Pentagon finishing top-secret space mission of mysterious X-37B
The Pentagon plans to end its 15-month mission of the X-37B Orbital Test Vehicle later this month, but that likely won’t change much in terms of what Americans are told about the mysterious space-age marvel. Aside from a few basics, the US Air Force has kept most information about the 29-foot-long, solar-powered, Boeing-made aircraft under wraps since it was launched on March 5, 2011 from Cape Canaveral, Florida. In the meantime, it has been circling Planet Earth at around 17,000-miles-per-hour and is now expected to land at the Vandernberg Air Force base in California. The Air Force has not yet set a touch-down date yet and is evaluating expected weather conditions for throughout the month.
“The men and women of Team Vandenberg are ready to execute safe landing operations anytime and at a moment’s notice,” Col. Nina Armagno, commander of the 30th Space Wing, says in a statement released on May 30.
The X-37B was initially scheduled to exit orbit in December, but its mission was extended by the Pentagon with little explanation. When news was released back then of the lengthened mission, US Lieutenant-colonel Tom McIntyre told the Los Angeles Times, “We initially planned for a nine-month mission. Keeping the X-37 in orbit will provide us with additional experimentation opportunities and allow us to extract the maximum value out of the mission.” As for what that mission is, however, remains almost entirely a mystery.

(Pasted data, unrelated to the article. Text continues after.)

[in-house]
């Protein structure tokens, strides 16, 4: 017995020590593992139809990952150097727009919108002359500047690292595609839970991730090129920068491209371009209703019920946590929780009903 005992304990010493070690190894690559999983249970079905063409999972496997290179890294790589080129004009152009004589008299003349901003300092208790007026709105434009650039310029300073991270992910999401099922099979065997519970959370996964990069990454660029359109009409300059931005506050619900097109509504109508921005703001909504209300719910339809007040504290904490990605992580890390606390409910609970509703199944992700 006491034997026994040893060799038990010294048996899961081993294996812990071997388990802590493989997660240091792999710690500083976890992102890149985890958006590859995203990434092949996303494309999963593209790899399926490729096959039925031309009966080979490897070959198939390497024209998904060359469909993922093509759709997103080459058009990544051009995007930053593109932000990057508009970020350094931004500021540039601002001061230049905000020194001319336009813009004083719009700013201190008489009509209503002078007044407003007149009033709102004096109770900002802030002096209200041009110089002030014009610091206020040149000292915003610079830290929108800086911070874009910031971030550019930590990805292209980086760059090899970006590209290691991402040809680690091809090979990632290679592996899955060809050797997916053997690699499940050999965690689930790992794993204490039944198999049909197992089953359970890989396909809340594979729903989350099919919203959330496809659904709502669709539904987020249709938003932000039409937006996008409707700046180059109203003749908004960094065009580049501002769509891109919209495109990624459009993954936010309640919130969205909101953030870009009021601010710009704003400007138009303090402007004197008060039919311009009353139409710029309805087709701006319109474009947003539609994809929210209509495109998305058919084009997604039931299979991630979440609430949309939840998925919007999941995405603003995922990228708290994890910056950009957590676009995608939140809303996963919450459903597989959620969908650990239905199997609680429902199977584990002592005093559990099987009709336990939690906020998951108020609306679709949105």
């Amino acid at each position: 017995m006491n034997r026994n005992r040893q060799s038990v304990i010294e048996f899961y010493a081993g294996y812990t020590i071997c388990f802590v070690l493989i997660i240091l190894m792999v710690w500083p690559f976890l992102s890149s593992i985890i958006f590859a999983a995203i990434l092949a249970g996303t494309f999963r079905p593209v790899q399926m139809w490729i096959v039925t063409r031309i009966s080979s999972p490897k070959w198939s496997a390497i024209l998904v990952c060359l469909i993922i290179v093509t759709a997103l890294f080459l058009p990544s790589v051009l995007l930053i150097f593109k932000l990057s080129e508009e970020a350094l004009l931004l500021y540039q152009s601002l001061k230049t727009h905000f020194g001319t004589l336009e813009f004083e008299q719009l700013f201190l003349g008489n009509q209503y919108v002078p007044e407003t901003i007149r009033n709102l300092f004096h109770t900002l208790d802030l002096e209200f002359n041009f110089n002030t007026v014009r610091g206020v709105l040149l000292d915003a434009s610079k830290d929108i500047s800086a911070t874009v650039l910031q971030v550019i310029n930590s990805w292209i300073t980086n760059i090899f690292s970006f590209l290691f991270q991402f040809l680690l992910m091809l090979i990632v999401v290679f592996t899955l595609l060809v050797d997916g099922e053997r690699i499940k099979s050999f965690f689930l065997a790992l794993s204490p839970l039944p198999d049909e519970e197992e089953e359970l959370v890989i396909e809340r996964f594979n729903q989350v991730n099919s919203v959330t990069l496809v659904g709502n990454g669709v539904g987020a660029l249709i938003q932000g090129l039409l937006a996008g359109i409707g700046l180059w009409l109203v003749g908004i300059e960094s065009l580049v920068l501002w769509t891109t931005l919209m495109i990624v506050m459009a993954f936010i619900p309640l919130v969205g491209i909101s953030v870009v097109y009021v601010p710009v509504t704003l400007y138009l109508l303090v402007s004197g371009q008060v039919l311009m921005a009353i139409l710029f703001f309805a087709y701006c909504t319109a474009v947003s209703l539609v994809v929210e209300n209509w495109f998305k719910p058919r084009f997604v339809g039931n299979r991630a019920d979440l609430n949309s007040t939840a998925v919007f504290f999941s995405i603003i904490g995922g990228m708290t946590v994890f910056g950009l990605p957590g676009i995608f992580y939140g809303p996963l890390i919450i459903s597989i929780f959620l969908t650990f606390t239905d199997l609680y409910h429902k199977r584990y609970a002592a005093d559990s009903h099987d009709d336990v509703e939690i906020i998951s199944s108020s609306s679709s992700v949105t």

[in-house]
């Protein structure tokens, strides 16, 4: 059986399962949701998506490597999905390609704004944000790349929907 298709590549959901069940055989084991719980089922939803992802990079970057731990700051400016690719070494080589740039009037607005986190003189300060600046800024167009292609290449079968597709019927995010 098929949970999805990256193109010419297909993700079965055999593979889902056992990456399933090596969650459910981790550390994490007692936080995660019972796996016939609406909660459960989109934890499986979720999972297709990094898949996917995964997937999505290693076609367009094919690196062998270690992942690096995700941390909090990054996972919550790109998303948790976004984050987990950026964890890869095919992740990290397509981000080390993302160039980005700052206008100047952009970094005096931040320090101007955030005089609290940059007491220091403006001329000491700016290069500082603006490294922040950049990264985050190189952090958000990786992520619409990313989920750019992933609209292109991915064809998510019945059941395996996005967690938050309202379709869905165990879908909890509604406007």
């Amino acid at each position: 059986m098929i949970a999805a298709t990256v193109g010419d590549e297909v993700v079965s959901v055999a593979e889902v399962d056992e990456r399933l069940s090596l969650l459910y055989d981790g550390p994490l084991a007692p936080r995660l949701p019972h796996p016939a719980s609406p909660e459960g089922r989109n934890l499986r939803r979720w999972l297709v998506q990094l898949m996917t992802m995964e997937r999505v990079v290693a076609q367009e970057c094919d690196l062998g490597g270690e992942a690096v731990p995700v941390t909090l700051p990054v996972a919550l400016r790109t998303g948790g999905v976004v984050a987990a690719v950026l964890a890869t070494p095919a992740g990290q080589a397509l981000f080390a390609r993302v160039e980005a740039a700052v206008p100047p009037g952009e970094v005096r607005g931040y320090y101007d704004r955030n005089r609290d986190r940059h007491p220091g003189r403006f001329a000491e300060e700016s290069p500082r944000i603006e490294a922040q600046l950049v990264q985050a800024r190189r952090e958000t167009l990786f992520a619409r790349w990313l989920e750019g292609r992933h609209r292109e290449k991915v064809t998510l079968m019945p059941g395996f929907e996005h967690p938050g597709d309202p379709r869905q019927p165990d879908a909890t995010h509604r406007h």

According to a briefing made public by the US military’s Vanderberg, California air base, “More information will be released as it becomes available.” So far, however, the X-37B has been in orbit for over 400 days with the Pentagon refusing to publically address its mission. The details of the operation have been kept classified and are being managed by the US Air Force Rapid Capabilities Office. That isn’t to say, though, that curious minds haven’t considered the options.
The Daily Mail reports out of the UK that many critics have considered the spaceplane’s top-secret mission to involve spying on Chinese intelligence with surveillance cameras miles above the Earth, although skeptics of that theory have shot down the allegations. The Mail adds in their report, however, that amateur astronomers have tracked the craft’s orbit to have gone past North Korea, Iraq, Iran, Pakistan and Afghanistan since being first launched.